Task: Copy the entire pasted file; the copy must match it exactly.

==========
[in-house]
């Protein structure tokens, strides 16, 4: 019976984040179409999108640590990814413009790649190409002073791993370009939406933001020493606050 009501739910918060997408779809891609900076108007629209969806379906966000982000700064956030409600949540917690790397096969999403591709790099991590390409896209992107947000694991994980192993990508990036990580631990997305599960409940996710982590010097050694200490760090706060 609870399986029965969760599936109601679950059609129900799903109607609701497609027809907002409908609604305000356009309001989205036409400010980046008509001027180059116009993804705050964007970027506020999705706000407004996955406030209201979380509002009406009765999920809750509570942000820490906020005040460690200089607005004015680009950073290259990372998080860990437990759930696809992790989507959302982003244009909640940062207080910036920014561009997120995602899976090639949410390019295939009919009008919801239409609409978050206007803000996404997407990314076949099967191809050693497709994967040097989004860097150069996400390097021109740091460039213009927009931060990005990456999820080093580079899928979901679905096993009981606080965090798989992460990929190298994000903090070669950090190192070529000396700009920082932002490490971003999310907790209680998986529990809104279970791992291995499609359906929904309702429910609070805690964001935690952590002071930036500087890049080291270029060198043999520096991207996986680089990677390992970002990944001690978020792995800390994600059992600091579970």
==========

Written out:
[in-house]
């Protein structure tokens, strides 16, 4: 019976984040179409999108640590990814413009790649190409002073791993370009939406933001020493606050 009501739910918060997408779809891609900076108007629209969806379906966000982000700064956030409600949540917690790397096969999403591709790099991590390409896209992107947000694991994980192993990508990036990580631990997305599960409940996710982590010097050694200490760090706060 609870399986029965969760599936109601679950059609129900799903109607609701497609027809907002409908609604305000356009309001989205036409400010980046008509001027180059116009993804705050964007970027506020999705706000407004996955406030209201979380509002009406009765999920809750509570942000820490906020005040460690200089607005004015680009950073290259990372998080860990437990759930696809992790989507959302982003244009909640940062207080910036920014561009997120995602899976090639949410390019295939009919009008919801239409609409978050206007803000996404997407990314076949099967191809050693497709994967040097989004860097150069996400390097021109740091460039213009927009931060990005990456999820080093580079899928979901679905096993009981606080965090798989992460990929190298994000903090070669950090190192070529000396700009920082932002490490971003999310907790209680998986529990809104279970791992291995499609359906929904309702429910609070805690964001935690952590002071930036500087890049080291270029060198043999520096991207996986680089990677390992970002990944001690978020792995800390994600059992600091579970």